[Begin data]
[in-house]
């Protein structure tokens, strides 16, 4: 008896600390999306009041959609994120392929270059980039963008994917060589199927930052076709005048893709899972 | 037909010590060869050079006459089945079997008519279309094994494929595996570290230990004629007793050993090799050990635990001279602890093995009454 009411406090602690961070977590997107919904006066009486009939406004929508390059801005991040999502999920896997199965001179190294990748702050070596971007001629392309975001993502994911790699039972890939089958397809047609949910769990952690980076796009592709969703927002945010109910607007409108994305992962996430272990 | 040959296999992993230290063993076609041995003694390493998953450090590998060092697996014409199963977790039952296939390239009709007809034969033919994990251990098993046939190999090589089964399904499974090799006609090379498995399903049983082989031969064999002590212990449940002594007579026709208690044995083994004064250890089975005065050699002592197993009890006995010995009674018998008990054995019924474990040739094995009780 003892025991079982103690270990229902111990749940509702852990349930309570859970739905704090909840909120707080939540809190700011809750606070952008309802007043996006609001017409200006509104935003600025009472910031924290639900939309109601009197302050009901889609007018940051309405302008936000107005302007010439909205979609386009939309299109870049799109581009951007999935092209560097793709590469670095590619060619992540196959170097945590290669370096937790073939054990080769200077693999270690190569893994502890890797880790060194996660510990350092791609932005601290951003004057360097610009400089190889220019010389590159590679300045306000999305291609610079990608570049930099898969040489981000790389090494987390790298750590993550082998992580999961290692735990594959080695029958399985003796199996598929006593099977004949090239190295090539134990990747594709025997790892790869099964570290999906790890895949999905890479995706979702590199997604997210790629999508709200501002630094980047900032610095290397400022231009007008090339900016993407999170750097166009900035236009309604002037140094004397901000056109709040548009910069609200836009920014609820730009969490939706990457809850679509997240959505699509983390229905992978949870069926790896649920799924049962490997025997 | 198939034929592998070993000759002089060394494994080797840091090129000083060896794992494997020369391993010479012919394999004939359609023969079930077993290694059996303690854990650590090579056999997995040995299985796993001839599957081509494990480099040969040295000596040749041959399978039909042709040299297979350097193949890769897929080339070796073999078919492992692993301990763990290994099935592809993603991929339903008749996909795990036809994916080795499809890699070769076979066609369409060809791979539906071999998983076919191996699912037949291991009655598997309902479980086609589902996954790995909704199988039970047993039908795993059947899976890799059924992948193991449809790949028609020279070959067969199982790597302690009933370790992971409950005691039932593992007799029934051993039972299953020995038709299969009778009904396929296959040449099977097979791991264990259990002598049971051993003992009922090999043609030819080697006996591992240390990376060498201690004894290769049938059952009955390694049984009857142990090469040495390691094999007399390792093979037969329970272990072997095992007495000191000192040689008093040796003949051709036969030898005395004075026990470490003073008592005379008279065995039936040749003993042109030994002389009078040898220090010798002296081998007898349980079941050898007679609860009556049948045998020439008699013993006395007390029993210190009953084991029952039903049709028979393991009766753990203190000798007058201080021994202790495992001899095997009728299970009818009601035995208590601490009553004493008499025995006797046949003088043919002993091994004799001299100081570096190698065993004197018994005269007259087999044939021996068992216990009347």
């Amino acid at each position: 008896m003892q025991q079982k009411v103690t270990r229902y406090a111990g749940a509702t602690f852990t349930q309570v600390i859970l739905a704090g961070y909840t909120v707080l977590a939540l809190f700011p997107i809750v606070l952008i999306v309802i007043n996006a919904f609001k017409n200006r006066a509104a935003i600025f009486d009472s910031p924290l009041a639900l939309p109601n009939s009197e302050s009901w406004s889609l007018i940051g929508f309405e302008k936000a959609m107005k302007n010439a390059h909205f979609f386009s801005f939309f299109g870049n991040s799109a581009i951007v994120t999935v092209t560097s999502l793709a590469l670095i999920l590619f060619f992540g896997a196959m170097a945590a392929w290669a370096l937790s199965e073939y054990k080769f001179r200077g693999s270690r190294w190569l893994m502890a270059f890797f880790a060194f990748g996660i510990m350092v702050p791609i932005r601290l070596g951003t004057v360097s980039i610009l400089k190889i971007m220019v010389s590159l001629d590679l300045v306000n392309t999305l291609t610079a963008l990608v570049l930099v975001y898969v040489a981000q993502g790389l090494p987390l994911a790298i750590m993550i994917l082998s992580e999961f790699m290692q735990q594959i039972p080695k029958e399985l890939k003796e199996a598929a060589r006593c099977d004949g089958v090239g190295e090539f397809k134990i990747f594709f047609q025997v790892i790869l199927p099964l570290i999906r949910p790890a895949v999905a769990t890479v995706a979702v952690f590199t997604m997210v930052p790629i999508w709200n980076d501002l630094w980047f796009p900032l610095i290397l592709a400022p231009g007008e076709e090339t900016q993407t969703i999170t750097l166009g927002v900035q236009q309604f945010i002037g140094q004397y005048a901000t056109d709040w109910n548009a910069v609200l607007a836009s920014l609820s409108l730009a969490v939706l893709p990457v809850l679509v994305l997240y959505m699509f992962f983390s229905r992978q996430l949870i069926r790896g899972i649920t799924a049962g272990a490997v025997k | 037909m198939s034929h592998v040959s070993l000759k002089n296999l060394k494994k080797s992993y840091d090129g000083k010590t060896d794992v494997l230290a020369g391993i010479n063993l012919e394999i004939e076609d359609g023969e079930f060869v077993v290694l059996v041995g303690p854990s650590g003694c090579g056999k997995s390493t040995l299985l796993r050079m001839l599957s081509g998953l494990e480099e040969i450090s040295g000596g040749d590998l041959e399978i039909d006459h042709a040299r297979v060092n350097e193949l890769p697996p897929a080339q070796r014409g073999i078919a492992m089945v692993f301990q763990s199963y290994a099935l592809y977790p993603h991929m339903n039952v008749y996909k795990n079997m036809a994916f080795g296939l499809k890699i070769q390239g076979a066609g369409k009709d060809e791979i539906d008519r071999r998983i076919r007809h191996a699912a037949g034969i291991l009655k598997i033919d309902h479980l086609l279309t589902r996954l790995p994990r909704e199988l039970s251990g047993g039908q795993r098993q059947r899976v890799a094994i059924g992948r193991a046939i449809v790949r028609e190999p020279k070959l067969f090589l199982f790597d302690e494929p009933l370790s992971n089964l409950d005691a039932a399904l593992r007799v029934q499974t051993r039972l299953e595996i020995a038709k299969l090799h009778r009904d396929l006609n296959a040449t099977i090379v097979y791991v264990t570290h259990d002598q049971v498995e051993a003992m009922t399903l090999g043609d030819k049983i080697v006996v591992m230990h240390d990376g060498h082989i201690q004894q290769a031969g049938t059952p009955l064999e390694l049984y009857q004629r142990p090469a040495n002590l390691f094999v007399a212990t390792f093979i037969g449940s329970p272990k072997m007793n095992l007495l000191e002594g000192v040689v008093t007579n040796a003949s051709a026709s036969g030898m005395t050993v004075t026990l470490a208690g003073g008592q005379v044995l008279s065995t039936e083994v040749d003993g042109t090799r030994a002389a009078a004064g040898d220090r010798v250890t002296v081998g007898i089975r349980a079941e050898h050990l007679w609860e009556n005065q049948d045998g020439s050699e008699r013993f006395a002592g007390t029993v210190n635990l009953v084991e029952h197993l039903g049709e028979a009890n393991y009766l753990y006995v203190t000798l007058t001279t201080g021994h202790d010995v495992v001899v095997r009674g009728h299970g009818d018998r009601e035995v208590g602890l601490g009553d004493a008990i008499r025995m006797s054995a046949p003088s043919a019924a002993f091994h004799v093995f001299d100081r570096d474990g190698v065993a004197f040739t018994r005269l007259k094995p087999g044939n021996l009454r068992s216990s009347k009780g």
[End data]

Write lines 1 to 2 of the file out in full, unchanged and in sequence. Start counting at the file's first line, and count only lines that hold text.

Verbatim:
[in-house]
């Protein structure tokens, strides 16, 4: 008896600390999306009041959609994120392929270059980039963008994917060589199927930052076709005048893709899972 | 037909010590060869050079006459089945079997008519279309094994494929595996570290230990004629007793050993090799050990635990001279602890093995009454 009411406090602690961070977590997107919904006066009486009939406004929508390059801005991040999502999920896997199965001179190294990748702050070596971007001629392309975001993502994911790699039972890939089958397809047609949910769990952690980076796009592709969703927002945010109910607007409108994305992962996430272990 | 040959296999992993230290063993076609041995003694390493998953450090590998060092697996014409199963977790039952296939390239009709007809034969033919994990251990098993046939190999090589089964399904499974090799006609090379498995399903049983082989031969064999002590212990449940002594007579026709208690044995083994004064250890089975005065050699002592197993009890006995010995009674018998008990054995019924474990040739094995009780 003892025991079982103690270990229902111990749940509702852990349930309570859970739905704090909840909120707080939540809190700011809750606070952008309802007043996006609001017409200006509104935003600025009472910031924290639900939309109601009197302050009901889609007018940051309405302008936000107005302007010439909205979609386009939309299109870049799109581009951007999935092209560097793709590469670095590619060619992540196959170097945590290669370096937790073939054990080769200077693999270690190569893994502890890797880790060194996660510990350092791609932005601290951003004057360097610009400089190889220019010389590159590679300045306000999305291609610079990608570049930099898969040489981000790389090494987390790298750590993550082998992580999961290692735990594959080695029958399985003796199996598929006593099977004949090239190295090539134990990747594709025997790892790869099964570290999906790890895949999905890479995706979702590199997604997210790629999508709200501002630094980047900032610095290397400022231009007008090339900016993407999170750097166009900035236009309604002037140094004397901000056109709040548009910069609200836009920014609820730009969490939706990457809850679509997240959505699509983390229905992978949870069926790896649920799924049962490997025997 | 198939034929592998070993000759002089060394494994080797840091090129000083060896794992494997020369391993010479012919394999004939359609023969079930077993290694059996303690854990650590090579056999997995040995299985796993001839599957081509494990480099040969040295000596040749041959399978039909042709040299297979350097193949890769897929080339070796073999078919492992692993301990763990290994099935592809993603991929339903008749996909795990036809994916080795499809890699070769076979066609369409060809791979539906071999998983076919191996699912037949291991009655598997309902479980086609589902996954790995909704199988039970047993039908795993059947899976890799059924992948193991449809790949028609020279070959067969199982790597302690009933370790992971409950005691039932593992007799029934051993039972299953020995038709299969009778009904396929296959040449099977097979791991264990259990002598049971051993003992009922090999043609030819080697006996591992240390990376060498201690004894290769049938059952009955390694049984009857142990090469040495390691094999007399390792093979037969329970272990072997095992007495000191000192040689008093040796003949051709036969030898005395004075026990470490003073008592005379008279065995039936040749003993042109030994002389009078040898220090010798002296081998007898349980079941050898007679609860009556049948045998020439008699013993006395007390029993210190009953084991029952039903049709028979393991009766753990203190000798007058201080021994202790495992001899095997009728299970009818009601035995208590601490009553004493008499025995006797046949003088043919002993091994004799001299100081570096190698065993004197018994005269007259087999044939021996068992216990009347």